Using the apparatus and procedure of Example 9a, a castable polyurethane elastomer was prepared from 400 g (0.391 hydroxyl equivalents) of the polyesterdiol of Example 3 together with 37.3 g 1,4-butanediol (0.827 hydroxyl equivalents) and 160 g 4,4'-diphenylmethane diisocyanate (1.279 isocyanate equivalents). Vapors were first noted rising from the reaction mixture 55 seconds after adding the isocyanate. The flash from the molds was elastic after less than five minutes in the hydraulic press, and the molds were opened and the elastomer specimens removed without difficulty after ten minutes in the press. After the standard curing and aging cycles of Example 9a, the light yellow, opaque elastomer specimens were determined to have the physical properties shown in Table I.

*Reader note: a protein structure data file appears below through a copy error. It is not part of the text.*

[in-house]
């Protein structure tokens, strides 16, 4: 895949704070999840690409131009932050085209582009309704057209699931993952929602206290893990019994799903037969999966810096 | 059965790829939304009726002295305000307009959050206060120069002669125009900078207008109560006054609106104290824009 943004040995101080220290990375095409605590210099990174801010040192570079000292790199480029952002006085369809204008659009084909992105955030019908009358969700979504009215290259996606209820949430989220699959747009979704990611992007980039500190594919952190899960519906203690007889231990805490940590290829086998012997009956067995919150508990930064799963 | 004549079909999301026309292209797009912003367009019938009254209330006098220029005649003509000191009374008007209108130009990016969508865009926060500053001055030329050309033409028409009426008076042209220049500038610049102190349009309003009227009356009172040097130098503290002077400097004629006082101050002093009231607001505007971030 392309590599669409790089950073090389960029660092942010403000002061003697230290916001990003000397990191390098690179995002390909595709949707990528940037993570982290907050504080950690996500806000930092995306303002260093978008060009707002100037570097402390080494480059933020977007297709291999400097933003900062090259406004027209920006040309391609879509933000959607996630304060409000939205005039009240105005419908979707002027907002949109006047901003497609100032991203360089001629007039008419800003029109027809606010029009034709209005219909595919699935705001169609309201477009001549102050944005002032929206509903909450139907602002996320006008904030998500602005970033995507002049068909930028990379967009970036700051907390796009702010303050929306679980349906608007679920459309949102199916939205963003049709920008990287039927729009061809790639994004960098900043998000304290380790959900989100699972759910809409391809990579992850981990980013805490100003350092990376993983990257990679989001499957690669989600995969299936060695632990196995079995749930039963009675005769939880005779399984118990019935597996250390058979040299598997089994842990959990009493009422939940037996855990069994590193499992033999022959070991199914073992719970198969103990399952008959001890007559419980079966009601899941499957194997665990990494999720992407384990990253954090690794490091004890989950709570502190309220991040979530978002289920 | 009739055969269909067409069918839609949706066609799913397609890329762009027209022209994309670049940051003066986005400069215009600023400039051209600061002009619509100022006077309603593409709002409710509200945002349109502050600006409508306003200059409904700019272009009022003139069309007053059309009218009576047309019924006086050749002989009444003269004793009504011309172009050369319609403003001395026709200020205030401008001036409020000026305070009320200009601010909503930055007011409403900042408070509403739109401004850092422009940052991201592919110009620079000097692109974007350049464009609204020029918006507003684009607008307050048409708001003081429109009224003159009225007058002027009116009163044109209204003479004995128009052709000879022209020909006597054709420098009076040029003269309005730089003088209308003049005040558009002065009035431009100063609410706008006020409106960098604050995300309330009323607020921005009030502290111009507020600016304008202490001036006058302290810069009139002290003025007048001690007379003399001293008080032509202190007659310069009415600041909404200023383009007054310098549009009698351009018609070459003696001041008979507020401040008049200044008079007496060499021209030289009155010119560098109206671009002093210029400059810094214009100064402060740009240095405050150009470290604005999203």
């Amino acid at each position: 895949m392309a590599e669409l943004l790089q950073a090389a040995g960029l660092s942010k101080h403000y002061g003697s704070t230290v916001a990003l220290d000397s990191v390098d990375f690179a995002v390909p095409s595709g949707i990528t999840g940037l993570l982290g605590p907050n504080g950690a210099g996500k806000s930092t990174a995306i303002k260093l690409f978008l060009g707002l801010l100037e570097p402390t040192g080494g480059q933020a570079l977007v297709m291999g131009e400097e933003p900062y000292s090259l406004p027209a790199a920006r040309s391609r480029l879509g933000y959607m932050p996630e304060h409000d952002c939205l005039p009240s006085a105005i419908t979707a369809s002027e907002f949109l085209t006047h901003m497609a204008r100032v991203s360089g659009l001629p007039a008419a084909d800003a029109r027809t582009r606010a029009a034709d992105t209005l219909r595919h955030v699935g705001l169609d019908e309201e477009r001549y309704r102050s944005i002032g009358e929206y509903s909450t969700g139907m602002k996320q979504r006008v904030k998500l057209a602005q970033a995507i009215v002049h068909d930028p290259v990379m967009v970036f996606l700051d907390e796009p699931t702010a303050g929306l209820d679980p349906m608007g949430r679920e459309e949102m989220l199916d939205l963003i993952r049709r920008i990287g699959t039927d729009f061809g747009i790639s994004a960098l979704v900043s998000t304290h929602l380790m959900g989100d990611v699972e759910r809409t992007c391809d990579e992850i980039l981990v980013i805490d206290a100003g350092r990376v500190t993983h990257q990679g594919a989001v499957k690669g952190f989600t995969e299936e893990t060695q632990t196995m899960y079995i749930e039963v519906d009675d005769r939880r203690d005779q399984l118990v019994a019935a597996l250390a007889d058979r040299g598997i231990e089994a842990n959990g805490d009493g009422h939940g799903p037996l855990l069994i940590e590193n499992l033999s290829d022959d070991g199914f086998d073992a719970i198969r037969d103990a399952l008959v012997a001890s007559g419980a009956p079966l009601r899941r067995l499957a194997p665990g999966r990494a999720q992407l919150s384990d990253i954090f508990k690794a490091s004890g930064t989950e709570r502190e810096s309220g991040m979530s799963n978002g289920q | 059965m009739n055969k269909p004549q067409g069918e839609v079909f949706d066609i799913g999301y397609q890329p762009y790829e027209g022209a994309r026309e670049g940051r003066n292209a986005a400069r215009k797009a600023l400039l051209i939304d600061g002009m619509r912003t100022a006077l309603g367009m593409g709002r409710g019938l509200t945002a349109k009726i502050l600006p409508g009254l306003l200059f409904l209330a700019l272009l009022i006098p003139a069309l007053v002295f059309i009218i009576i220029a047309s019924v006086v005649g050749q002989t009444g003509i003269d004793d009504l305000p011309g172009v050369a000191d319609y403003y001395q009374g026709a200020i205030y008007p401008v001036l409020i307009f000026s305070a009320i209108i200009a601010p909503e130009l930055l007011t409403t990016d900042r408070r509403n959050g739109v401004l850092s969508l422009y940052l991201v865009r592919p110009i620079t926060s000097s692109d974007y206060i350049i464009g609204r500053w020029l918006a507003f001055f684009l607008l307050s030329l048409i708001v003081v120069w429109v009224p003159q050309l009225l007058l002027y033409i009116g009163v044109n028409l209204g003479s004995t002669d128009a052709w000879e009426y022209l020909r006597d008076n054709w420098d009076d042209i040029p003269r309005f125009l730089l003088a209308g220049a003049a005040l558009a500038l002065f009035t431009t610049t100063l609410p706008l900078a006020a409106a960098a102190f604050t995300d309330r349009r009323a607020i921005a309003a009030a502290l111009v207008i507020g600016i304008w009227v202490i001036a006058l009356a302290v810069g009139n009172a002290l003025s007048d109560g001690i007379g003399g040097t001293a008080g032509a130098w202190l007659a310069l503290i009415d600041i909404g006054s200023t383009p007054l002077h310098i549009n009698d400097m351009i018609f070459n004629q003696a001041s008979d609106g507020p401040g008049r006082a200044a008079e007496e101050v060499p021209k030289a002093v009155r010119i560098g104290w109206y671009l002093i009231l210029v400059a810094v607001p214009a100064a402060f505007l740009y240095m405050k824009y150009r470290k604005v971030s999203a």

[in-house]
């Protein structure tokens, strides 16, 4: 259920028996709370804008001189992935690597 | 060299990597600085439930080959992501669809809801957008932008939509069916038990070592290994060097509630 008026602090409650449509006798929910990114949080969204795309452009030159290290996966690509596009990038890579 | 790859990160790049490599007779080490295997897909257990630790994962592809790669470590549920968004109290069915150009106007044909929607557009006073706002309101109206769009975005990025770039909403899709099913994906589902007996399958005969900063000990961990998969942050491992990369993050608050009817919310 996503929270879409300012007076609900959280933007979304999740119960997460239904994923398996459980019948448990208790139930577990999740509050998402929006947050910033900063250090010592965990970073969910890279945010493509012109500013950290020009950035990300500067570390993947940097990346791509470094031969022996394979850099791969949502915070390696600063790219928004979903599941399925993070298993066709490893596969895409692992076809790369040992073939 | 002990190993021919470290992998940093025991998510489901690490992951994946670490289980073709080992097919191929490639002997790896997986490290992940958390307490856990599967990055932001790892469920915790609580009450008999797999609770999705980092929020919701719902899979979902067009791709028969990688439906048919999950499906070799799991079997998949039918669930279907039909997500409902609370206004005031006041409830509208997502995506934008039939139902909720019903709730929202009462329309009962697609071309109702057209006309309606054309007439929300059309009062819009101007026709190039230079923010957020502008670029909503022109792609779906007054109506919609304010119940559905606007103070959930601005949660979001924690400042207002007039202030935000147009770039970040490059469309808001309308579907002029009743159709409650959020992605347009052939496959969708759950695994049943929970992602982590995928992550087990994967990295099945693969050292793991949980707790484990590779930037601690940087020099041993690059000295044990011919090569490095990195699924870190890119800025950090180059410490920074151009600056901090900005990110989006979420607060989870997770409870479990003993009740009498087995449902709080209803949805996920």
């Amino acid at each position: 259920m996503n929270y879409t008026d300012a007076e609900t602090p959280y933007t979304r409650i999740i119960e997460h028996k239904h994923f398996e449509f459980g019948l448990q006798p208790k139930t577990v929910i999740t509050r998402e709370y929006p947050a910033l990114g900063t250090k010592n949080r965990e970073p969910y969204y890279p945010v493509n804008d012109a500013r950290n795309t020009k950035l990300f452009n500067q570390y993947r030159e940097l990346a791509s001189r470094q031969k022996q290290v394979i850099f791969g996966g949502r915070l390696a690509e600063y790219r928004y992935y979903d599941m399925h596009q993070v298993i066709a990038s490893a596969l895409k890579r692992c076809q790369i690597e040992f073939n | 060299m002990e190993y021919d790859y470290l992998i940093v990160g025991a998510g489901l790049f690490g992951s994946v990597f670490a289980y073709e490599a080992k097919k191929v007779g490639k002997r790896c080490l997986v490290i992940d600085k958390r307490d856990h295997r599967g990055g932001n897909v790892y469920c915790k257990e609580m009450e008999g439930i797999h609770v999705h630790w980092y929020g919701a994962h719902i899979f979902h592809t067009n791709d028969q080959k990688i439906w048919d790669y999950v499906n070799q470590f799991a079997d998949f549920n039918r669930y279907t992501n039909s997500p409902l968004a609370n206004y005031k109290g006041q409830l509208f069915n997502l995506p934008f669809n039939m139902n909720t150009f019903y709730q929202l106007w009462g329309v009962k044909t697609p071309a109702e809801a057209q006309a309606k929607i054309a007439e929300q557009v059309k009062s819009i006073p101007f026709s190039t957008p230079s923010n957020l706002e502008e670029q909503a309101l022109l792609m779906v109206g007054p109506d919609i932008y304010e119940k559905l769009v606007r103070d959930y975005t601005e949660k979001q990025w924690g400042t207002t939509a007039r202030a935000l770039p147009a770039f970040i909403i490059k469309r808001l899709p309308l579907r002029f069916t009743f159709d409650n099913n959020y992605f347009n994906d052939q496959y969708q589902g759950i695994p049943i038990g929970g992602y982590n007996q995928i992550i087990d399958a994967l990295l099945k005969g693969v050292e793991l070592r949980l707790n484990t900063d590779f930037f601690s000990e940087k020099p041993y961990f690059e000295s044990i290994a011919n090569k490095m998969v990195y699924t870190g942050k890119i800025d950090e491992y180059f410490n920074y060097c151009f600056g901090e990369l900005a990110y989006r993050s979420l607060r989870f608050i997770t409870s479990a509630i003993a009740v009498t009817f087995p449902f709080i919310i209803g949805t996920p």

Using the apparatus and procedure of Example 10a, a castable polyurethane elastomer was prepared from 400 g (0.405 hydroxyl equivalents) of the polyesterdiol of Example 1b together with 36.6 g 1,4-butanediol (0.813 hydroxyl equivalents) and 160 g 4,4'-diphenylmethane diisocyanate (1.279 isocyanate equivalents). Like the reaction of Example 10a, vapors began rising from the reaction mixture noticeably at about 55 seconds after the isocyanate had been stirred in. The flash from the molds turned extremely viscous within 30 seconds after the second application of hydraulic pressure, this indicating the gel point, which was, within experimental error, the same as in Example 10a. However, after ten minutes in the press, it was determined that, although the molds could be opened without damage to the polyurethane specimens, the specimens were still of a cheese-like consistency and could not be removed. The open molds then were placed in the mechanical convection oven at 100°-105° C. for one hour, after which time the specimens were sufficiently cured to be removed from the molds without damage. This being done, the specimens were cured and aged as in Example 10a. The off-white, opaque elastomer specimens were found to have the physical properties reported in Table I. The essential difference between the polyesterdiol of this example and the polyesterdiol of Example 10a is that the latter contains two carboxamide groups, --[NH--C═O]--, per polyesterdiol molecule while the polyesterdiol of this example contains none. This small compositional difference is believed to be responsible for the remarkable difference in curing rates of the two derived elastomer compositions.